' 3 (b) initially directing the leading end of the supply coil around a receiving spool on which the package is to be formed, said receiving spool being located below and in vertical alignment with the supply coil; 7 Q causing initial rotation of said supply coil about its vertical axis in the direction opposite to that of the coil winding; whereby that portion of the wire between the supply coil and the receiving spool will assume an angle to the vertical so that the weight of said portion of wire exerts a continuing rotating force on'the supply coil in the same direction as its initial rotation to cause 1 said wire to fall automatically around'said receiving spool into continuous convolutions of the desired diameter larger than the mean diameter of the supply coil. 7 2. The process of packaging wire from a wire supply coil of relatively small mean diameter'in whicheach convolution of the coil is substantially the same as said mean diameter into a coil package of substantially larger mean diameter in which each convolution of the packaged coil is substantially the same diameter as said larger mean diameter, which process consists of (a) suspending the supplycoil with its axis vertical so that it can rotate about its vertical axis while applying .a controlled frictional resistance to such rotation; (b) initially directing the leading end of the supply coil around a receiving spoon on which the package is to be formed, said receiving spool being located below and in vertical alignment with the supply coil;

(c) causing initial rotation of said supply coil about its vertical axis in the direction opposite to that of the coil winding whereby that portion of the wire between the supply coil and the receiving spool will assume an angle to the vertical so that the weight of said portion of wire exerts a continuing rotating force on the supply coil in the same direction as its initial rotation to cause said wire to fall automatically around said receiving spool into continuous convolutions of the desired diameter larger-than the mean diameter of the supply coil.

3. The process of packaging wire as defined in claim 2 while confining the outer play of the coil as it drops around the receiving spool in a concentric space around said spool to produce a cylindrical package with the individual convolutions of the-coil package laying at random in such concentric space.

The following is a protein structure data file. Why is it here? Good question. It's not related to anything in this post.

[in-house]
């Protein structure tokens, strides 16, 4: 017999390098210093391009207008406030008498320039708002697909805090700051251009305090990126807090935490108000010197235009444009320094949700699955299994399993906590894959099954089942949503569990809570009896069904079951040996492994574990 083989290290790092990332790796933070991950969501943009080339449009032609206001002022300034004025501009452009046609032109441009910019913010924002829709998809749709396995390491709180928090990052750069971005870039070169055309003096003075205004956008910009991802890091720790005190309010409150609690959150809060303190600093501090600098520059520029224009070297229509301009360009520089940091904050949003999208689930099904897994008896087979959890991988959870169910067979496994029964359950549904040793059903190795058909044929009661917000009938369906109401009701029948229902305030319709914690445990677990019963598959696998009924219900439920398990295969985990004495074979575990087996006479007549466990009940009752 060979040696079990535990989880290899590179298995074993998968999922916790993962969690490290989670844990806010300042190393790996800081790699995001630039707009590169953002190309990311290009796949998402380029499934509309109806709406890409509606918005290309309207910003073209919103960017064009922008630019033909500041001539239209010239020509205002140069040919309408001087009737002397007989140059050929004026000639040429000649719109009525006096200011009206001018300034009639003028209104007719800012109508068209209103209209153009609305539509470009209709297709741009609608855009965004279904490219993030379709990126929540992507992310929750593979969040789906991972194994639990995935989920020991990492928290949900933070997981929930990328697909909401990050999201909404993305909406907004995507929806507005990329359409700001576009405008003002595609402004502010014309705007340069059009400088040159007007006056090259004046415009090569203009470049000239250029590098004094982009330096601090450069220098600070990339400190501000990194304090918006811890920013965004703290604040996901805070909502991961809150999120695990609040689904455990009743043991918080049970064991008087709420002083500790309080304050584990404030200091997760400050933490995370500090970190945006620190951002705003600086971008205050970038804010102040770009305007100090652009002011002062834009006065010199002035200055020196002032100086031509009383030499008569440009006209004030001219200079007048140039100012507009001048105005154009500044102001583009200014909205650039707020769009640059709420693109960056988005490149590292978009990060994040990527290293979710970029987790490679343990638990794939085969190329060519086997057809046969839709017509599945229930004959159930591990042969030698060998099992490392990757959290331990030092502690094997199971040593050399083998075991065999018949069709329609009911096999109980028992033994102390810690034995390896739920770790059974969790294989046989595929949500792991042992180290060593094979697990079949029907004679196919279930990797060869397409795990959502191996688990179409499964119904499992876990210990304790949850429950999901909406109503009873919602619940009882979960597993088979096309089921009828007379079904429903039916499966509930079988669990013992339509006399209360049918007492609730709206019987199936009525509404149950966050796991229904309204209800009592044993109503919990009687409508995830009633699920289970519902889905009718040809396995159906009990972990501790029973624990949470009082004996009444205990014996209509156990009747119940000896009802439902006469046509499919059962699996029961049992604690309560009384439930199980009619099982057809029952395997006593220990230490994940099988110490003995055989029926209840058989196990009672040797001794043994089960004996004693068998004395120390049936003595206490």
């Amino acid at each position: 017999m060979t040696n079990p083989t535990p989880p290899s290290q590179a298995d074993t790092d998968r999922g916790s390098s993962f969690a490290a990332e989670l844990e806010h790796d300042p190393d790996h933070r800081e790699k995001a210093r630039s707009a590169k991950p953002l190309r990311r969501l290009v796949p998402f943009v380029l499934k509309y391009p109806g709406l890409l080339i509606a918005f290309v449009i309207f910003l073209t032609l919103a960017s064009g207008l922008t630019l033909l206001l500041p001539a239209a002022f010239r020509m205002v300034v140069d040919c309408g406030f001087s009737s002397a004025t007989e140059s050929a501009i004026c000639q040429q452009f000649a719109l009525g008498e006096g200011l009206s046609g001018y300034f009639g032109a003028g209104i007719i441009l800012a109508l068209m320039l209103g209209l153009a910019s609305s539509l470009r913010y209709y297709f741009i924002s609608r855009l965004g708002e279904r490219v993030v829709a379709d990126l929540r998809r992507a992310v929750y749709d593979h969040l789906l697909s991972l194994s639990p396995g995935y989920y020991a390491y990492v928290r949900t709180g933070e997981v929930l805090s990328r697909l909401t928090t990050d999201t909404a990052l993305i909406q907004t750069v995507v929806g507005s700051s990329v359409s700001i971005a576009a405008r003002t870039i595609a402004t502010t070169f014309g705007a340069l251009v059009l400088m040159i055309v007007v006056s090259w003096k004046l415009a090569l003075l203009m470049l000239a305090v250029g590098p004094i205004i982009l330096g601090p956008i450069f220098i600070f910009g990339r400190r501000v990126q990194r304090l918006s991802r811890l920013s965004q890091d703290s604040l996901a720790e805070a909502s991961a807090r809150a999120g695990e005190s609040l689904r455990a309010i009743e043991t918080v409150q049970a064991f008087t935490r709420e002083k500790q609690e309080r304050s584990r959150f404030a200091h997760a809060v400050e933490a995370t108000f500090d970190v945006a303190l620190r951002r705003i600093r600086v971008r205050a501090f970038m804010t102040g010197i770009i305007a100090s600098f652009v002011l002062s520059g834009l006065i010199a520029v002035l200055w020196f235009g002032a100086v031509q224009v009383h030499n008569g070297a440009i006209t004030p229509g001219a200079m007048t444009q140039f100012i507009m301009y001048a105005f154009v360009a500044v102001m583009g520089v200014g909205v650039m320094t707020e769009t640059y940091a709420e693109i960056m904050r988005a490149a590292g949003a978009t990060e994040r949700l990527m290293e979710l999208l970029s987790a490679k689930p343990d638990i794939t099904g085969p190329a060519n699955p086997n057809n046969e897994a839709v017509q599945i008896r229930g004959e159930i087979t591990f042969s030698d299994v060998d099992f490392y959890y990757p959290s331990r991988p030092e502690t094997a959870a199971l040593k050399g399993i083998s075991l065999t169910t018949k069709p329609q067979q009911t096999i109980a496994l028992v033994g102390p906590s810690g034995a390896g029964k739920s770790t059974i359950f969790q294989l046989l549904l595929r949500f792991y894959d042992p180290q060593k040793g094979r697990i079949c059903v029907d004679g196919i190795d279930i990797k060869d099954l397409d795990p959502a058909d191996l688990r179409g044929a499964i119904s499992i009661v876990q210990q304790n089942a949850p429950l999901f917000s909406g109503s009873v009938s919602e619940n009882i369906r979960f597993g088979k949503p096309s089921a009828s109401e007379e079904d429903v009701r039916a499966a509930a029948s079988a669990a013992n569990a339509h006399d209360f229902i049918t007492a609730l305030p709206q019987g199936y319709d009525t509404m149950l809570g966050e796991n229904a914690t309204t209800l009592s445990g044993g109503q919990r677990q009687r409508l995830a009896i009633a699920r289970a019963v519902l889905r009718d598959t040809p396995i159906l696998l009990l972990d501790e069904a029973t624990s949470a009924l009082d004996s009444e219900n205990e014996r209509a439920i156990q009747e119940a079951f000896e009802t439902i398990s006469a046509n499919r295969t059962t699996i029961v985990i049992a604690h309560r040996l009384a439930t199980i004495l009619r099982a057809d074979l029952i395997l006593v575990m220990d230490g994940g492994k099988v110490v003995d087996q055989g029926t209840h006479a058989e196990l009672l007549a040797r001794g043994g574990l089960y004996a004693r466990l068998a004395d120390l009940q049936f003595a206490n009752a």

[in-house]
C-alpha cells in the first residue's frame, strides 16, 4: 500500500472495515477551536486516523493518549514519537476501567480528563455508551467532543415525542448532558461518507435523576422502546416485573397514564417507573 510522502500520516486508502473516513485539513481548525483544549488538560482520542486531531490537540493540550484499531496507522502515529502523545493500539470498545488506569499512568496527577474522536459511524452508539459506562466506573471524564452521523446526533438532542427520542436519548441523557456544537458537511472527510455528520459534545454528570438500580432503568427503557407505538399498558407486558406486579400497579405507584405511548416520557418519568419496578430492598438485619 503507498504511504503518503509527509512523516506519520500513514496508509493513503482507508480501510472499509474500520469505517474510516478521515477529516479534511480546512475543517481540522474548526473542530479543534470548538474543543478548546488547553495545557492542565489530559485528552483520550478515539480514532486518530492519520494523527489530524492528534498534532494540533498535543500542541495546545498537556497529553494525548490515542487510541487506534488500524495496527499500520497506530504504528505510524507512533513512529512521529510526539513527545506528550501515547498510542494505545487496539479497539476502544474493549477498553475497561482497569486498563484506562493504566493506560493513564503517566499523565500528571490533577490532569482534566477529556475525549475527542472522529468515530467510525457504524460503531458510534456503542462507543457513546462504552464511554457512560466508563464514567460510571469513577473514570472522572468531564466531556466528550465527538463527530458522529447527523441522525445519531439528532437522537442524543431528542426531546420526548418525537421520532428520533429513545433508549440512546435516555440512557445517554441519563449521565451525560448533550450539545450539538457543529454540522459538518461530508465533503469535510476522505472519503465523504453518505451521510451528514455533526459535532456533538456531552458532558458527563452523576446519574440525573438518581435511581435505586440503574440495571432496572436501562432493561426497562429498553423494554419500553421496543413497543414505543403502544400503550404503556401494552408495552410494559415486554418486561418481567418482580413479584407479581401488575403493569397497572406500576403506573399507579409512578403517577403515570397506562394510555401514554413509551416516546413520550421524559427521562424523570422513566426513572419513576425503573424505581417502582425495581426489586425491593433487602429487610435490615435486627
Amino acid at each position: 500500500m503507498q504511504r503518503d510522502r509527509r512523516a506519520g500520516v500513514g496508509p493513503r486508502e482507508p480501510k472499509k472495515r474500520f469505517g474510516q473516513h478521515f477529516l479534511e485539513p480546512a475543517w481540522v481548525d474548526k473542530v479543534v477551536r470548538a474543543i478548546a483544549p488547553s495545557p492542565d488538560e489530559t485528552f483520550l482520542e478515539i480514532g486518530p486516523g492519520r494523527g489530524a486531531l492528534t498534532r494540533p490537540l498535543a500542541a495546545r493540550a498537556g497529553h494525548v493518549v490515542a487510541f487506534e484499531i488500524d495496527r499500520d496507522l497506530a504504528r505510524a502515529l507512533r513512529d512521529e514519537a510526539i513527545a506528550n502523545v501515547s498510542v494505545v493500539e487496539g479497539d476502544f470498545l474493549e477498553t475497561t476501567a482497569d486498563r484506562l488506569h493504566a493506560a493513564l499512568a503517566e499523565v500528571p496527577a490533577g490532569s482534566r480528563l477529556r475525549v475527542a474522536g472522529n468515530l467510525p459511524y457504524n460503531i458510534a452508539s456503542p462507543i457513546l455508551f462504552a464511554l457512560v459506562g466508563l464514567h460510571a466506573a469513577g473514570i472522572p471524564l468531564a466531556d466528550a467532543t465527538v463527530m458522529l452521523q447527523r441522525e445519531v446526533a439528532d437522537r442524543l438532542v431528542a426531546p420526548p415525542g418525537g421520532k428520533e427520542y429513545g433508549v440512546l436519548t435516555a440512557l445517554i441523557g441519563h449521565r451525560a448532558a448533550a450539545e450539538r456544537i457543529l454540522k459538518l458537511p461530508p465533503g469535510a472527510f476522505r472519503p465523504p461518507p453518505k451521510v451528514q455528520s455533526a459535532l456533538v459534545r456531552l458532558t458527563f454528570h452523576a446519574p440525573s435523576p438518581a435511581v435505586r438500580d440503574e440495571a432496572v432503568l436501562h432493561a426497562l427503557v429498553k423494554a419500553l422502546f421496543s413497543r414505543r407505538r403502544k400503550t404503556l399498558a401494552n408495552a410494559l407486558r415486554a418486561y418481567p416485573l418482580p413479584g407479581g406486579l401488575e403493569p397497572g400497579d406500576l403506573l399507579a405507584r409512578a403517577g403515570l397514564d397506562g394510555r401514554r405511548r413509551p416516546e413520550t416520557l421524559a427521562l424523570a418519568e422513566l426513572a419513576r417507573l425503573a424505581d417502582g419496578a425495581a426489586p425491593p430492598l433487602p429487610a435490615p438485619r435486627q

References Cited by the Examiner UNITED STATES PATENTS 2,929,493 3/60 Henning 24282 X 2,991,956 7/61 Bruestle 242---82 3,061,229 10/62 Cr'um 24283 FOREIGN PATENTS 880,501 10/61 Great Britain.

MERVIN STEIN, Primary Examiner.

Patent Citations
Cited PatentFiling datePublication dateApplicantTitle
US2929493 *Aug 14, 1958Mar 22, 1960Western Electric CoApparatus for advancing strands
US2991956 *Apr 6, 1959Jul 11, 1961Syncro Mach CoContinuous coiler
US3061229 *Nov 12, 1958Oct 30, 1962Jefferson Crum EbenMachine for winding coreless coils
GB880501A * Title not available
Referenced by
Citing PatentFiling datePublication dateApplicantTitle
US3690288 *Feb 3, 1970Sep 12, 1972Republic Steel CorpApparatus for processing coiled tubing having turns prebent to varying radii of curvature
US3750974 *Mar 27, 1972Aug 7, 1973Microwire CorpMethod of and apparatus for wire receiving and storing
US5853134 *Aug 2, 1995Dec 29, 1998Den Norske Stats Oljeselskap A.S.For storing of a line in a coil
US6977357Jul 9, 2003Dec 20, 2005Lincoln Global, Inc.Welding wire positioning system
US7004419Jul 30, 2003Feb 28, 2006Lincoln Global, Inc.Apparatus for packing wire in a storage container by use of reverse winding
US7100863Dec 16, 2003Sep 5, 2006Lincoln Global, Inc.Floating liner
US7282667Jun 16, 2005Oct 16, 2007Lincoln Global, Inc.Welding wire positioning system
Classifications
U.S. Classification242/360, 242/915, 242/129
International ClassificationB21C47/14
Cooperative ClassificationY10S242/915, B21C47/146
European ClassificationB21C47/14D